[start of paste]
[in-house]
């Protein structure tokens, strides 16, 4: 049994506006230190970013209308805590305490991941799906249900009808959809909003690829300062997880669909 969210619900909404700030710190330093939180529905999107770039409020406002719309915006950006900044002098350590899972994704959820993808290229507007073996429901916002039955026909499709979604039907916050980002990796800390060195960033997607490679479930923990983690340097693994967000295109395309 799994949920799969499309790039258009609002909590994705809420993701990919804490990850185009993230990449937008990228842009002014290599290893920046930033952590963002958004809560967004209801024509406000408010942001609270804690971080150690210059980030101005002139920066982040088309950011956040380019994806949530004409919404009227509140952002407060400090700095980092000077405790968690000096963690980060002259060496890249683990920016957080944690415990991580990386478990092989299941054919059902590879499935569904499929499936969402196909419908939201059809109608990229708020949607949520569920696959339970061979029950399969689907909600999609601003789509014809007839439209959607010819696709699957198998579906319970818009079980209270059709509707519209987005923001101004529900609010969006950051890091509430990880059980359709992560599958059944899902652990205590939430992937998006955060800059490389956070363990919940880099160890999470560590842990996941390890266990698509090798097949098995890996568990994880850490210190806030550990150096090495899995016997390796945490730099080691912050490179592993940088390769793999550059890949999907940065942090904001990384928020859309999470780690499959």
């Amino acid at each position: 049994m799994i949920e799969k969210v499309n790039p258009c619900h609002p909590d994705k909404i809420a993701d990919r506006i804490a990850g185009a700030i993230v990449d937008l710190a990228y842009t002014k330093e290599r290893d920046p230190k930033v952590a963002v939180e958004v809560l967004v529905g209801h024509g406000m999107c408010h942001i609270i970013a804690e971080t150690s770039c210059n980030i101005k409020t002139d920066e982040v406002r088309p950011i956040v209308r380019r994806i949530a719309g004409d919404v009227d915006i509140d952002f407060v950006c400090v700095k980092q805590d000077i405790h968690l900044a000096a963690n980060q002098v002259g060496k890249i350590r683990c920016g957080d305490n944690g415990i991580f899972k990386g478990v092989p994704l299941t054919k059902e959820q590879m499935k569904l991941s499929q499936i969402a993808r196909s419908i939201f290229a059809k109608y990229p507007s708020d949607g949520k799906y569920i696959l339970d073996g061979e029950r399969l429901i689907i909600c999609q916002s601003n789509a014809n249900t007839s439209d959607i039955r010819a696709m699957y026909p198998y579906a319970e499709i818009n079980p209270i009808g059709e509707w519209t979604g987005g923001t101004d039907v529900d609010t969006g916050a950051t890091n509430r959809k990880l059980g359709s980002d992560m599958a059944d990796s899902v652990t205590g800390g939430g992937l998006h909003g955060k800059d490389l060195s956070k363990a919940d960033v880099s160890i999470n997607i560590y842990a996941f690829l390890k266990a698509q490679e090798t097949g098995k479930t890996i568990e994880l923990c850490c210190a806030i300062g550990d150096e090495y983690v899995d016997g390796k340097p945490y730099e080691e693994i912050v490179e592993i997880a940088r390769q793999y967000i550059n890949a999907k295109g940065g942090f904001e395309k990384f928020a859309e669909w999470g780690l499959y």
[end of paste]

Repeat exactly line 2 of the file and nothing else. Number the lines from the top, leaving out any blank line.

């Protein structure tokens, strides 16, 4: 049994506006230190970013209308805590305490991941799906249900009808959809909003690829300062997880669909 969210619900909404700030710190330093939180529905999107770039409020406002719309915006950006900044002098350590899972994704959820993808290229507007073996429901916002039955026909499709979604039907916050980002990796800390060195960033997607490679479930923990983690340097693994967000295109395309 799994949920799969499309790039258009609002909590994705809420993701990919804490990850185009993230990449937008990228842009002014290599290893920046930033952590963002958004809560967004209801024509406000408010942001609270804690971080150690210059980030101005002139920066982040088309950011956040380019994806949530004409919404009227509140952002407060400090700095980092000077405790968690000096963690980060002259060496890249683990920016957080944690415990991580990386478990092989299941054919059902590879499935569904499929499936969402196909419908939201059809109608990229708020949607949520569920696959339970061979029950399969689907909600999609601003789509014809007839439209959607010819696709699957198998579906319970818009079980209270059709509707519209987005923001101004529900609010969006950051890091509430990880059980359709992560599958059944899902652990205590939430992937998006955060800059490389956070363990919940880099160890999470560590842990996941390890266990698509090798097949098995890996568990994880850490210190806030550990150096090495899995016997390796945490730099080691912050490179592993940088390769793999550059890949999907940065942090904001990384928020859309999470780690499959």